Aggregate net metering benefits farmers and other property owners with multiple electric meters. To find out more about net metering, visit WV SUN or the U.S. Department of Energy.


How can I pay for a solar installation on my farm?

West Virginia farmers who want to go solar have access to excellent funding opportunities. The following resources will get you started:

USDA Rural Energy for America Program (REAP) Renewable Energy Systems & Energy Efficiency Improvement Loans & Grants

USDA REAP provides guaranteed loan financing and grant funding to agricultural producers and rural small businesses for renewable energy systems or energy efficiency improvements.

Agricultural producers with at least 50% of gross income coming from agricultural operations are eligible to apply for competitive grant funding and guaranteed loan financing through REAP.

Competitive grants are available for up to 25% of total eligible project costs. Loan guarantees are available for up to 75% of total eligible project costs. Combined grant and loan guarantee funding is available for up to 75% of total eligible project costs.

Annual REAP Deadlines:
Projects with costs totaling more than $80,000 – March 31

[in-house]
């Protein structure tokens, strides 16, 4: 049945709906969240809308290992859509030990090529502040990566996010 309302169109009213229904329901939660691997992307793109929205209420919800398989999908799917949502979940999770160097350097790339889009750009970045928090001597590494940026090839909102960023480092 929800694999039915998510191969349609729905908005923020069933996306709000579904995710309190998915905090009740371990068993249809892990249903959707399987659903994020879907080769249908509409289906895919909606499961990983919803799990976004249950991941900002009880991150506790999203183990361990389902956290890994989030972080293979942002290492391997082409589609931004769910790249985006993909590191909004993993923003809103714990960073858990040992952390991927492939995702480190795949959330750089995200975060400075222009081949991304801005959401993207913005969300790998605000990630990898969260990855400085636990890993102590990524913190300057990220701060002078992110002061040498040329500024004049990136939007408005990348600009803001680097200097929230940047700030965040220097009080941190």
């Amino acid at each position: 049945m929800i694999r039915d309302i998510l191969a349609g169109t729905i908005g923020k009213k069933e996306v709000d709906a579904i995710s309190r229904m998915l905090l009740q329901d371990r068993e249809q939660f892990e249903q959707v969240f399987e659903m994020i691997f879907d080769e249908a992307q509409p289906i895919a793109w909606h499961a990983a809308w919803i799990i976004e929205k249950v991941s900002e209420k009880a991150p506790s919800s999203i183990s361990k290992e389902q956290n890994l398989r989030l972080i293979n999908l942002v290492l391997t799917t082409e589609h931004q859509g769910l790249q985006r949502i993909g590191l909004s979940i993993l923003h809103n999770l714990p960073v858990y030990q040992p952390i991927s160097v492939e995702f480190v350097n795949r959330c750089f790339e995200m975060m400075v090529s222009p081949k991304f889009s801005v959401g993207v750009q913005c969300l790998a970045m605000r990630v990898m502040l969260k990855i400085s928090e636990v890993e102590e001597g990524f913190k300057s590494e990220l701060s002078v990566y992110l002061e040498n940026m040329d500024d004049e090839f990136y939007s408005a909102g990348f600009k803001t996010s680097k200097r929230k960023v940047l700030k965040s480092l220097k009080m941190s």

Projects with costs totaling less than $80,000 – October 31

To find out more about REAP financing opportunities:

Visit the USDA REAP website

Or contact Jesse Gandee, USDA Rural Business Specialist,, 304-284-4882


The Conservation Fund’s Natural Capital Investment Fund (NCIF) Energy Initiative

The Conservation Fund’s Natural Capital Investment Fund (NCIF) finances and advises small to mid-sized enterprises, primarily in rural and under-served communities, including in West Virginia. NCIF’s Energy Initiative promotes sustainable economic development in rural Appalachia through energy efficiency and renewable energy programs.

As a nonprofit lender, NCIF provides financing to farms and agricultural producers for energy efficiency and renewable energy projects. NCIF’s Energy Initiative also connects borrowers with a regional network of service providers and capital and funding sources, and coordinates technical assistance, including grant writing and energy audits.

To find out more about NCIF funding and assistance:

Visit the NCIF website

Or contact Hannah Vargason, NCIF Energy Project Manager,, 301-870-2238

The USDA Natural Resources Conservation Service (NRCS) Environmental Quality Incentives Program (EQIP) Energy Initiative

The USDA NRCS EQIP Energy Initiative provides technical information and financial assistance for site-specific energy analysis and the purchase and installation of energy upgrades and improvements.

To find out more about NRCS EQIP funding:

Visit the USDA Service Centers West Virginia website and click on your county. Producers must contact their local NRCS office to initiate an application.

Find out more on the EQIP homepage.


Learn more about solar, incentives, etc. here.
Still have questions? Email Autumn Long at:

Ready to go solar? Sign up here!